“My humanity is bound up in yours.” So writes Meghan Clark in an article that addresses the stark contrast between Catholicism and libertarianism and speaks to the underpinnings of so much of the Vincentian Family’s concern for those who are marginalized.
What does it mean to be a human person?
To understand what Pope Francis says on poverty, inequality and exclusion, you have to first understand this deep unity of the one human family, of our belonging to each other and our standing together before God. This is the foundation of Pope Francis’ key insights. The threat of libertarianism is not primarily political; it is theological. Libertarianism creates a barrier to seeing the other as neighbor, as brother or sister.
My humanity is bound up in yours. This is concrete, not abstract. In a visit to the Jesuit Refugee Center in Rome, Pope Francis addressed the refugees: “To serve means to work alongside the neediest, first of all to establish a close human relationship with them, based on solidarity. Solidarity, this word elicits fear in the developed world. They try not to say it. It’s almost a dirty word for them. But it’s our Word!”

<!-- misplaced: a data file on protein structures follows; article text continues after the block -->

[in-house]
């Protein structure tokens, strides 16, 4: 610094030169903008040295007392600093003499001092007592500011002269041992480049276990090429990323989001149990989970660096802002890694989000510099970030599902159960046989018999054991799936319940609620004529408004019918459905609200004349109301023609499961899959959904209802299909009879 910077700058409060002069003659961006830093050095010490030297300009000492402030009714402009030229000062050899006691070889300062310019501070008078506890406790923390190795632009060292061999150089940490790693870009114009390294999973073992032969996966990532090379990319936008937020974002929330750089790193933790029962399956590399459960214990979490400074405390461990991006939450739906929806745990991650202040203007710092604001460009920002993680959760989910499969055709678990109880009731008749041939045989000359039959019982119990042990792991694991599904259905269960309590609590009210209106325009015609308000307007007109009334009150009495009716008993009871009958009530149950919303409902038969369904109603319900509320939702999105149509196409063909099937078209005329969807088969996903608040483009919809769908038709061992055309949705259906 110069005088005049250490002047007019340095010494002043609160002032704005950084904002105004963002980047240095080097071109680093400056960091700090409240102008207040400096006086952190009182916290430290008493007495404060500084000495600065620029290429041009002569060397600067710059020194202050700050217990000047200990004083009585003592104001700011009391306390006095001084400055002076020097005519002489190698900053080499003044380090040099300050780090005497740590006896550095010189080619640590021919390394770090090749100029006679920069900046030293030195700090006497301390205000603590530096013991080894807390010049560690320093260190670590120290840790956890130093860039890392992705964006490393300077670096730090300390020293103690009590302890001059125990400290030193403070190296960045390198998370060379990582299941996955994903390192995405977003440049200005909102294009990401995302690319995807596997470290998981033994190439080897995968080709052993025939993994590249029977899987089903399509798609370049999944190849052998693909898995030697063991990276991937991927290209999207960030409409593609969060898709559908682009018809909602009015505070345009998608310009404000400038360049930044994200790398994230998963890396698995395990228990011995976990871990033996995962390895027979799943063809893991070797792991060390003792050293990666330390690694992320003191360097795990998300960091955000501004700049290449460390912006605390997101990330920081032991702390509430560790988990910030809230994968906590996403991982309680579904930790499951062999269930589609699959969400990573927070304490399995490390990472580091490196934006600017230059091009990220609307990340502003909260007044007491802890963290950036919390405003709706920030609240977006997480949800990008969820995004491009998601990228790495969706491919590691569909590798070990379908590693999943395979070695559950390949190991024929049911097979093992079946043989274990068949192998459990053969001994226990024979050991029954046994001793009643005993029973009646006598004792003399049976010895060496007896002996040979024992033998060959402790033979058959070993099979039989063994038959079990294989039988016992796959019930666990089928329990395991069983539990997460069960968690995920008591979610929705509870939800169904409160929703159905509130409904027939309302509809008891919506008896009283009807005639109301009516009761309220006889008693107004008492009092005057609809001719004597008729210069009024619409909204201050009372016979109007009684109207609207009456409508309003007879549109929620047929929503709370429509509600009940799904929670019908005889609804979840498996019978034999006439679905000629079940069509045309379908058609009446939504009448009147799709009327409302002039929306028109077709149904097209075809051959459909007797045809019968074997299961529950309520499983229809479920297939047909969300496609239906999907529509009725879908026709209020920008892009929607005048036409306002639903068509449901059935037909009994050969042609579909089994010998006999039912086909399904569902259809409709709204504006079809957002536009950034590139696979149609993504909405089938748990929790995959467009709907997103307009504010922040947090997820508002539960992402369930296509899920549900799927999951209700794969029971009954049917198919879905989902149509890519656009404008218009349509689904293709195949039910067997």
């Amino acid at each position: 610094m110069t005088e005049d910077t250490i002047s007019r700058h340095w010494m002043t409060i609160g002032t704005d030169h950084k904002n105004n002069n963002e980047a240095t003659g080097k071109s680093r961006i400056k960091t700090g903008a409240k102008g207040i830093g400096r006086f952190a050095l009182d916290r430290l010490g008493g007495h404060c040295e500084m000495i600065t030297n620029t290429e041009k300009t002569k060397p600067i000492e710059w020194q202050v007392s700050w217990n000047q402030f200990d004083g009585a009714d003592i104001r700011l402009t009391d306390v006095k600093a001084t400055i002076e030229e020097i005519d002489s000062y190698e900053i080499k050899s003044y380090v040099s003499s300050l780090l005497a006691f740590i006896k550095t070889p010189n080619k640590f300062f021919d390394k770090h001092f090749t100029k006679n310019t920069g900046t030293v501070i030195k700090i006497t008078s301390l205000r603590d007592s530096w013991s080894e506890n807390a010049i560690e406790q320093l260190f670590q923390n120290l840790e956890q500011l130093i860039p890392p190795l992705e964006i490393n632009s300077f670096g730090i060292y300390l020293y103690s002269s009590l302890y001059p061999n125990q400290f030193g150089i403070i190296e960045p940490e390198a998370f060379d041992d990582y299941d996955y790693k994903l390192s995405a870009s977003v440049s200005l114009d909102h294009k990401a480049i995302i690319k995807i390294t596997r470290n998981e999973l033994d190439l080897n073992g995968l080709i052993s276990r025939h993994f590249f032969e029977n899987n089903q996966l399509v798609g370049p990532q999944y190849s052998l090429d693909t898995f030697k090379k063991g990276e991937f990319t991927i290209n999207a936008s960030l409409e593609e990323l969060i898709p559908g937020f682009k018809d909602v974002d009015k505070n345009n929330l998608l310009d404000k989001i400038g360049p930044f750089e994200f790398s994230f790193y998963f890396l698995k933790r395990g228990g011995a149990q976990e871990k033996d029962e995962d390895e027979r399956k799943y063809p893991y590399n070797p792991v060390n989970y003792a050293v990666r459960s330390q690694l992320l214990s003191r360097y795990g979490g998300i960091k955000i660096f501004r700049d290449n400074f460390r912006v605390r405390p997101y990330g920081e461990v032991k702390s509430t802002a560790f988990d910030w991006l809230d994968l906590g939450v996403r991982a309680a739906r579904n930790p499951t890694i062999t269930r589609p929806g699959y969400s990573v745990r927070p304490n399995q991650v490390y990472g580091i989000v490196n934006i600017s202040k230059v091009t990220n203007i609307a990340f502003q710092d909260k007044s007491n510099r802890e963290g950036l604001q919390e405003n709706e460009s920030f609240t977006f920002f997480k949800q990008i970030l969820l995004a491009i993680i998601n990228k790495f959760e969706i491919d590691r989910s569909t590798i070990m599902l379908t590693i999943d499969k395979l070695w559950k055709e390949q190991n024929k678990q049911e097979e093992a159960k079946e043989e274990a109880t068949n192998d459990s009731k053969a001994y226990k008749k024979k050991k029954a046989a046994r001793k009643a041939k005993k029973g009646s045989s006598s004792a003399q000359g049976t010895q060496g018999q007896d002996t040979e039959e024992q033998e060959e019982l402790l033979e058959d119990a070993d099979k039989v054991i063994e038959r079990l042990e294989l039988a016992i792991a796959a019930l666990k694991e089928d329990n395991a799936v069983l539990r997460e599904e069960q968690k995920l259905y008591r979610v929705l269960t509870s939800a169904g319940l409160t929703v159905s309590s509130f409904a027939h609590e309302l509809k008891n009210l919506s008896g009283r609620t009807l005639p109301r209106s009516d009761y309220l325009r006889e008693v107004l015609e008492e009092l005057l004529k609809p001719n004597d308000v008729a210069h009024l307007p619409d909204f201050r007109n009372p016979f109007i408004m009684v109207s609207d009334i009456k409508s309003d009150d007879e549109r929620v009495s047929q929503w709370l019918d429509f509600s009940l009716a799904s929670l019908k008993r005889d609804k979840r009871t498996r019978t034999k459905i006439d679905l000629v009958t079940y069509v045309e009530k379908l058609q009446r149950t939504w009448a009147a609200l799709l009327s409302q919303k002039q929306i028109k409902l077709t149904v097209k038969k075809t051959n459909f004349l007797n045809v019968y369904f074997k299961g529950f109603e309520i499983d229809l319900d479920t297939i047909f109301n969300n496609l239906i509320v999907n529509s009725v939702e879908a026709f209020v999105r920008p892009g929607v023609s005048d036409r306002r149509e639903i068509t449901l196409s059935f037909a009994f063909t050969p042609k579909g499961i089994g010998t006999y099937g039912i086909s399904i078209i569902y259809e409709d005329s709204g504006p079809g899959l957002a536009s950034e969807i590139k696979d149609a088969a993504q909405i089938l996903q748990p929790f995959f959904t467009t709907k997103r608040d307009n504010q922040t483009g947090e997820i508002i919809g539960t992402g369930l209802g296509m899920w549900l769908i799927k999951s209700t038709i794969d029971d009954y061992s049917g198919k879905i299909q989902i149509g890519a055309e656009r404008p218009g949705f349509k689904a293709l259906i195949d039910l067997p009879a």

This is the very heart of Christianity: Jesus Christ, the Word made flesh, God becoming human. Solidarity is our word rooted in the radical identification of Jesus with the poor, the marginalized, and the excluded in Matthew 25. The dignity of the person is inextricably tied to the common good. The Christian understanding of the person recognizes, as Martin Luther King Jr. poetically preached, that “I can never be what I ought to be until you are what you ought to be. This is the way our world is made.” This is the gift, challenge and duty of the one human family. For Catholicism, this is who we are, and this is fundamentally incompatible with libertarianism.
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[Meghan Clark is an assistant professor of moral theology at St. John’s University. She is a fellow at the Institute for Policy Research & Catholic Studies and a writer for Millennial.]